Into the Woods, the Woods So Green
The day broke, cool and clear, and my husband and I decided to take an early-morning hike up into the woods not far from our house. These woods are part of state gameland (SGL) 176, also known as the Scotia Barrens. The part we visit most often is the Stormstown end, accessed via Tow Hill.
In the summertime, we don't typically spend a lot of time in the woods. You are more likely to find us swimming, a thing we do several times a week. In the woods, the bugs can be quite fierce, and in fact, as soon as the sun was up, the mosquitoes were up too. And boy they were hungry!
The spiders are building big webs now, and we walked through a few of them before each of us grabbed a stick, which we held in front of our faces. I hate to break beautiful, well-formed webs, but I do not enjoy walking through them and doing the spider-dance after: "Do you see anything on me? Is it ON me?"
And I told my husband about the little boy at Bald Eagle the day before, and about the beloved stick that he said was "his destiny." And we both laughed. And I said to my husband, "Remember the fun of playing with sticks as a child? And remember how you might leave your favorite stick sitting outside the house overnight so you could go back and use it again the next day?"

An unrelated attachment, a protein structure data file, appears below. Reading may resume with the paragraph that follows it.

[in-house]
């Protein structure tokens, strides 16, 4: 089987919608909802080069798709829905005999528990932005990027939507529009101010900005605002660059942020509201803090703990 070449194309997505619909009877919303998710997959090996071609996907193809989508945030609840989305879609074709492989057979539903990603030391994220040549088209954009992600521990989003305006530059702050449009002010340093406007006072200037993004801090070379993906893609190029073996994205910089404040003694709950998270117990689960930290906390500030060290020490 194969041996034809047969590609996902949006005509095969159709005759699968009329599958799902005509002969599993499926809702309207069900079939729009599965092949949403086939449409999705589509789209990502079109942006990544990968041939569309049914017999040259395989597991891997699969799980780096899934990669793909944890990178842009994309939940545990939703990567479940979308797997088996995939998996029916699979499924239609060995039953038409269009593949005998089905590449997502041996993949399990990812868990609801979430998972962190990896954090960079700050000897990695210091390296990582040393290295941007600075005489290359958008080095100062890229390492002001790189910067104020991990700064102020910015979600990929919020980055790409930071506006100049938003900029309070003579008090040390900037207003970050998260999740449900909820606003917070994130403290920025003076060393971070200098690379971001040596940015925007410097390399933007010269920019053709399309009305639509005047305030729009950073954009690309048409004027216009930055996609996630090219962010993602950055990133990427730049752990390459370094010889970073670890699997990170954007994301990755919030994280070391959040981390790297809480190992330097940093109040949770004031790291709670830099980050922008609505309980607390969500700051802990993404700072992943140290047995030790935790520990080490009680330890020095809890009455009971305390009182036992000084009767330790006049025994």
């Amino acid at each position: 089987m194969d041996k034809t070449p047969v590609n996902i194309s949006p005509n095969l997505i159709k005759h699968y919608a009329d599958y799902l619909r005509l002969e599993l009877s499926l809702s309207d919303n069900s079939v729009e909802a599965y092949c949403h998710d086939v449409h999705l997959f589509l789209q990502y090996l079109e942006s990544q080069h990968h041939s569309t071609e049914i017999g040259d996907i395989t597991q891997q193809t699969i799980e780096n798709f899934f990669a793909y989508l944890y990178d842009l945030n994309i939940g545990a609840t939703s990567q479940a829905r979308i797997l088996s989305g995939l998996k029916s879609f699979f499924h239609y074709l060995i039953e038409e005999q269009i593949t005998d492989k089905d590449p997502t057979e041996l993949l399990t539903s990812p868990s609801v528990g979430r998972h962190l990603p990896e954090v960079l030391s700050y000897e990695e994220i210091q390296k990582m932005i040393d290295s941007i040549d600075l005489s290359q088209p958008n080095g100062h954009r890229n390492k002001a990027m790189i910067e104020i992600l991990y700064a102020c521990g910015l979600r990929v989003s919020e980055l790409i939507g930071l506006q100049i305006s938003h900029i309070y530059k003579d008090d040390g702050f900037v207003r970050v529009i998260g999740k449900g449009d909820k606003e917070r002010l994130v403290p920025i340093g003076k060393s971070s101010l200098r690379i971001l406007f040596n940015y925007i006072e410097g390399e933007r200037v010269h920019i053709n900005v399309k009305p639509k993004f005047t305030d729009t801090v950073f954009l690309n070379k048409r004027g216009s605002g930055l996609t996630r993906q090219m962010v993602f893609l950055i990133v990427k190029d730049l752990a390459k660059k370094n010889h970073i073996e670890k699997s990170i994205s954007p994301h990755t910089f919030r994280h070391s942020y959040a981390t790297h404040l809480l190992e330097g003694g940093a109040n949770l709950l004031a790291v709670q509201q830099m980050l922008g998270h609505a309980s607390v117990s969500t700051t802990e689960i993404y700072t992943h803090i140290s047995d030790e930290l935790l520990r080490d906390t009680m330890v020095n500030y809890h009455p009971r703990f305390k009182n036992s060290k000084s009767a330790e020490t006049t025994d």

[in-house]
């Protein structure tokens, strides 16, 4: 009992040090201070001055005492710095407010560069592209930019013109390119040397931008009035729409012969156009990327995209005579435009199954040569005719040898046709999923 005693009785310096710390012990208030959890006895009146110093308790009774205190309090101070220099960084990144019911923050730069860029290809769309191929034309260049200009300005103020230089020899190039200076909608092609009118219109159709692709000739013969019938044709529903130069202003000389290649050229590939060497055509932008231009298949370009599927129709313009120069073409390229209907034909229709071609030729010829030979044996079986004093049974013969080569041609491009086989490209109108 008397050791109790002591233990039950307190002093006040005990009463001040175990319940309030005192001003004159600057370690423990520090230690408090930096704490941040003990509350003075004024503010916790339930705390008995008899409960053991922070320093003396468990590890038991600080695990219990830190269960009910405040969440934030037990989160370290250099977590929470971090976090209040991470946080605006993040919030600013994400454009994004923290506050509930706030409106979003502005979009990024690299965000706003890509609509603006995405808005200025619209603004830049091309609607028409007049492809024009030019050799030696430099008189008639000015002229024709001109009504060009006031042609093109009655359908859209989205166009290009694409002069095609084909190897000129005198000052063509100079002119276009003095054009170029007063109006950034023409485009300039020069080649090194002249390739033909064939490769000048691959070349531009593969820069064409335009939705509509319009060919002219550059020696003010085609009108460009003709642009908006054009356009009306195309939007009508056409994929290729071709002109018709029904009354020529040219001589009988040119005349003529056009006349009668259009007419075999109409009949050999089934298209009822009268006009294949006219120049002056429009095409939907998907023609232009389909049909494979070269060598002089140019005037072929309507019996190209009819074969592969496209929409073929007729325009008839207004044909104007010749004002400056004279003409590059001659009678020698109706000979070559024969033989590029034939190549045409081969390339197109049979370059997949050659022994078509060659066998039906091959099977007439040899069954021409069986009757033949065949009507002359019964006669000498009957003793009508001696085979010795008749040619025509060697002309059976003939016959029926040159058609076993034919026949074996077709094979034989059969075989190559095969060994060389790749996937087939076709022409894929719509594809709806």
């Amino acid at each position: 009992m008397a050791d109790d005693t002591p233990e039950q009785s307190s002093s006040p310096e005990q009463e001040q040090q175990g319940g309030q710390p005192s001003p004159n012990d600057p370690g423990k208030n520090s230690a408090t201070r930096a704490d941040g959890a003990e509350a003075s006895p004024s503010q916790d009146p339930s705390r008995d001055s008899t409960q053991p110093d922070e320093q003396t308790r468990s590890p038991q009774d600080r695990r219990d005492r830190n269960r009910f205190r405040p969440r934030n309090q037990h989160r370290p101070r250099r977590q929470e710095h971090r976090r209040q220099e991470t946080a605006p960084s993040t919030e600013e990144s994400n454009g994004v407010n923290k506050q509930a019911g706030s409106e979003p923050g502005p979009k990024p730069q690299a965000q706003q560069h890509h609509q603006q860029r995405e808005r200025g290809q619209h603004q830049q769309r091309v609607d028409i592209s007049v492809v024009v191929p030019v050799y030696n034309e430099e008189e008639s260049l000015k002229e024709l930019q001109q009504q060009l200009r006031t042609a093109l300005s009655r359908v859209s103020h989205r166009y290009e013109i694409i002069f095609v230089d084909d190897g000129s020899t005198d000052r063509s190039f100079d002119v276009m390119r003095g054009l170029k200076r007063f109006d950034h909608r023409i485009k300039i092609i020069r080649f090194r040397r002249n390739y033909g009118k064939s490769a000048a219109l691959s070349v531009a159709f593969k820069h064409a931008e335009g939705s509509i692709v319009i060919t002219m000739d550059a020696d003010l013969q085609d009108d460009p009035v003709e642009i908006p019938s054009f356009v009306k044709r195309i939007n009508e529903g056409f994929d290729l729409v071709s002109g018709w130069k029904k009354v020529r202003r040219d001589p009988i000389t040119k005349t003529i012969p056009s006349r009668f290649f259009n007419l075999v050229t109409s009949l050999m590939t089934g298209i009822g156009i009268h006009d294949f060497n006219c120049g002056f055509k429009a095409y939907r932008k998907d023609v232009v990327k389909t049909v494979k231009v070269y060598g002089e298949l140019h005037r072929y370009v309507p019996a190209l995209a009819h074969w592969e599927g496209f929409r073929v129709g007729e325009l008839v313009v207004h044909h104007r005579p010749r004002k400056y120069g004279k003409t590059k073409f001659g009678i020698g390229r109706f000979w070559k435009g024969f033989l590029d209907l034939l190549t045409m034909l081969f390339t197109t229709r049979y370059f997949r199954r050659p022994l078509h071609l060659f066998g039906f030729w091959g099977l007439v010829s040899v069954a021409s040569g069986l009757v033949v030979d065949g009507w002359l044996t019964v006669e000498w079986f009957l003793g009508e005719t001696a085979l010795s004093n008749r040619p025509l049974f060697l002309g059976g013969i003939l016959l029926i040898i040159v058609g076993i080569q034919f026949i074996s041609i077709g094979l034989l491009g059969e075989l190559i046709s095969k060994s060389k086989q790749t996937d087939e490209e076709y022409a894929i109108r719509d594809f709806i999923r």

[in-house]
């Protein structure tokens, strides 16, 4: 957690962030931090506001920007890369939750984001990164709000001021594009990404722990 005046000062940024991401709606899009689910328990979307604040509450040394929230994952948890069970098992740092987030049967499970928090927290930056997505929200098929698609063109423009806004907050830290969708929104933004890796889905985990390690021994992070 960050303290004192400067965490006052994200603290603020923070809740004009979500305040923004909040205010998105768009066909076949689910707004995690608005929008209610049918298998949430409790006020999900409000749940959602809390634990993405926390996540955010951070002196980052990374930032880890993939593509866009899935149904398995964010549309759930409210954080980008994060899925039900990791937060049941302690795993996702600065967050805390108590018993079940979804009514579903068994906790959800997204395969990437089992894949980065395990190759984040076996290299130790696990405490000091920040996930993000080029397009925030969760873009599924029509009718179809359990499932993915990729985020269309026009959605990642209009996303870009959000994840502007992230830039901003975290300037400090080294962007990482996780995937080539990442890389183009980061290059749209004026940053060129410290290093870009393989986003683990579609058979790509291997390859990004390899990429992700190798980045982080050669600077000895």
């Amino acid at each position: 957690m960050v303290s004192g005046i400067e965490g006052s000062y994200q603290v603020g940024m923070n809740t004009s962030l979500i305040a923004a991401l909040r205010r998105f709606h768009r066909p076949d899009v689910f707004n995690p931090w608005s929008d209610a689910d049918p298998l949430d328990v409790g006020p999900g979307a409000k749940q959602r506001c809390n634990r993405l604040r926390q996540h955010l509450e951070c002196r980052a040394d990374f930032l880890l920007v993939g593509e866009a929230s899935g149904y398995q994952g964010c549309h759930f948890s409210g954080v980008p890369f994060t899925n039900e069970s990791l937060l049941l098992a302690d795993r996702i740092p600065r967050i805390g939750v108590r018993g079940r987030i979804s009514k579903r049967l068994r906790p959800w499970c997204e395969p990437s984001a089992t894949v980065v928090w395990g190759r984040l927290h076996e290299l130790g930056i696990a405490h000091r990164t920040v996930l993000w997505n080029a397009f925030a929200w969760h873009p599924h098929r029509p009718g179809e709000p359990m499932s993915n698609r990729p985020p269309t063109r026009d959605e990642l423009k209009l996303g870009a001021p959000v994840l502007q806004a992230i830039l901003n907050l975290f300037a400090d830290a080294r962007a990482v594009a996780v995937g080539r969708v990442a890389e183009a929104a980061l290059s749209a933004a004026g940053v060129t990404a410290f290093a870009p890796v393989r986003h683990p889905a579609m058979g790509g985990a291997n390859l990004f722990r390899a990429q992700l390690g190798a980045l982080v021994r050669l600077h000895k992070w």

But my husband, who grew up in a small town, told me, somewhat huffily, that "There aren't any sticks in town!" He had never HAD a favorite stick! I queried my friends on Facebook, and two who grew up in cities confirmed his observation. Oh, they played hopscotch and double dutch, they had pogo sticks, stilts, and stickball, but alas, there were no sticks.
Well, let me tell you what: in the woods of Pennsylvania, a stick comes in handy! I used it to clear the path ahead of me of webs, and I used it for gesticulating and dancing with (oh, just a bit). When we had to cross the narrow knife-edge-like slippery mud-path along a beaver dam, I used my stick like a cane, for balance and stability. Before I left the gameland, I carefully hid my stick behind a tree, where it will be waiting for me next time. :-)
But enough about sticks! We also saw several little (what used to be vernal) pools covered over in green pond scum. As I approached the one pool to take some pictures of the weird reflections, about 50 amphibians leapt! I do not know what the green scum was - I hope it was nothing harmful - but the amphibians seemed as pert and jumpy as ever!
I'm including two photos from our morning adventure. The one above is a shot of the inviting pathway through the trees. The shot in the extras is a picture of one of my favorite beaver dams, in which we have seen active beavers at least twice. And there was ONE time in late winter, I even saw seven salamanders stride across the ice. (But I'll admit - that might have been a once-in-a-lifetime thing.)
My soundtrack song is Tommy Makem, of the Clancy Brothers, with In the Dark Green Woods.